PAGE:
Highway 6 bypass in Caledonia reopens after barricades removed

Haldimand County OPP issued a media release around 9:20 a.m. ET saying the "solidarity blockade" was being cleared and the Ontario Ministry of Transportation had inspected the road.

'Land back' messages painted under Ontario overpasses will remain, says Skyler Williams

Messages calling for land back and declaring solidarity with the Wet'suwet'en people have been painted under overpasses along the Highway 6 bypass in Caledonia, Ont. (Supplied by Skyler Williams/Twitter)

Barricades that have blocked the Highway 6 bypass in Caledonia, Ont., for the past five days have been removed and the road has reopened.

Indigenous "land defenders" shut down the bypass on Oct. 28 in solidarity with Wet'suwet'en hereditary chiefs who are against a pipeline through their territory in northern B.C.

"It was a community decision to make the stand that we did and also a community direction to bring the barricades down," said 1492 Land Back Lane spokesperson Skyler Williams on Monday.

In a post on Twitter, Williams said the demonstrators had removed their blockades.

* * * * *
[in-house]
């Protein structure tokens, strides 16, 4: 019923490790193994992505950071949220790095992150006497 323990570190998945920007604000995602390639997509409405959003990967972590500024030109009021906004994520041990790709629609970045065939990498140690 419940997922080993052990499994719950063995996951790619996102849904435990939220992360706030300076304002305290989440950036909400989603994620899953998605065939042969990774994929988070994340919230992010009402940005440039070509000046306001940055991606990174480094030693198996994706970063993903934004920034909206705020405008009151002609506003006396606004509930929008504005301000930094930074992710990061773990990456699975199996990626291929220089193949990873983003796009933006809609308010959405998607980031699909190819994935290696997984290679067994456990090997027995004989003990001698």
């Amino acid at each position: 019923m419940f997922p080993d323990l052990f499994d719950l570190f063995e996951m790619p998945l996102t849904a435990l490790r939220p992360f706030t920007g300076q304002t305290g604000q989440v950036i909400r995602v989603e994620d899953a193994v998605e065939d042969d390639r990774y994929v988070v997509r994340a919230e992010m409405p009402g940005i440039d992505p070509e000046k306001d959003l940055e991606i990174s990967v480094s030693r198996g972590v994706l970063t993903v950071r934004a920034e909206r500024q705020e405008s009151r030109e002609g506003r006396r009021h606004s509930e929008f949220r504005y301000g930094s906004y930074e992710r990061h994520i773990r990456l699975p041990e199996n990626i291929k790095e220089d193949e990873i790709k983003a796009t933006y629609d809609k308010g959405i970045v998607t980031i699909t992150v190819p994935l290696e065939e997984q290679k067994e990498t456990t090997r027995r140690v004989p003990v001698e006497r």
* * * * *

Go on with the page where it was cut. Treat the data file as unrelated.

"We will keep showing up for our brothers and sisters across Turtle Island," he added. "The days of pushing us off our lands, poisoning waters and destroying ecosystems are over."

Haldimand County provincial police issued a media release around 9:20 a.m. ET saying the "solidarity blockade" was being cleared.

"OPP will work with the Ministry of Transportation to reopen the area to traffic following a complete inspection of the road and bridges along the Highway 6 bypass," it read. "This work will take place today."

In a followup tweet posted at 10:49 a.m., OPP said the bypass had reopened.

'Peaceful road toward reconciliation'

Williams said shutting down the section of highway was part of an effort to find a pathway forward that "sees all sides heard" when it comes to Indigenous land rights.

"Our people have been dispossessed of our lands for a couple hundred years now," said Williams, adding that's true in B.C., Ontario and across the country.

"We're doing everything we can to create a peaceful road toward reconciliation."

The barricades may be gone from the bypass, but messages and art painted under overpasses along the highway will remain, according to Williams.

Images shared on social media show the words "Land Back," "Solidarity with Wet'suwet'en" and "Stolen Land" spray painted underneath a bridge.

"To be able to spread that message is exactly what we're going to keep on doing," said Williams.

"I really hope that these governments start to understand that ... to continue that 400 year old song and dance of taking from Indigenous communities is no longer something that's going to be tolerated."

Williams said he and other members of Six Nations will continue to stand behind the Wet'suwet'en hereditary chiefs and against the Coastal GasLink pipeline project.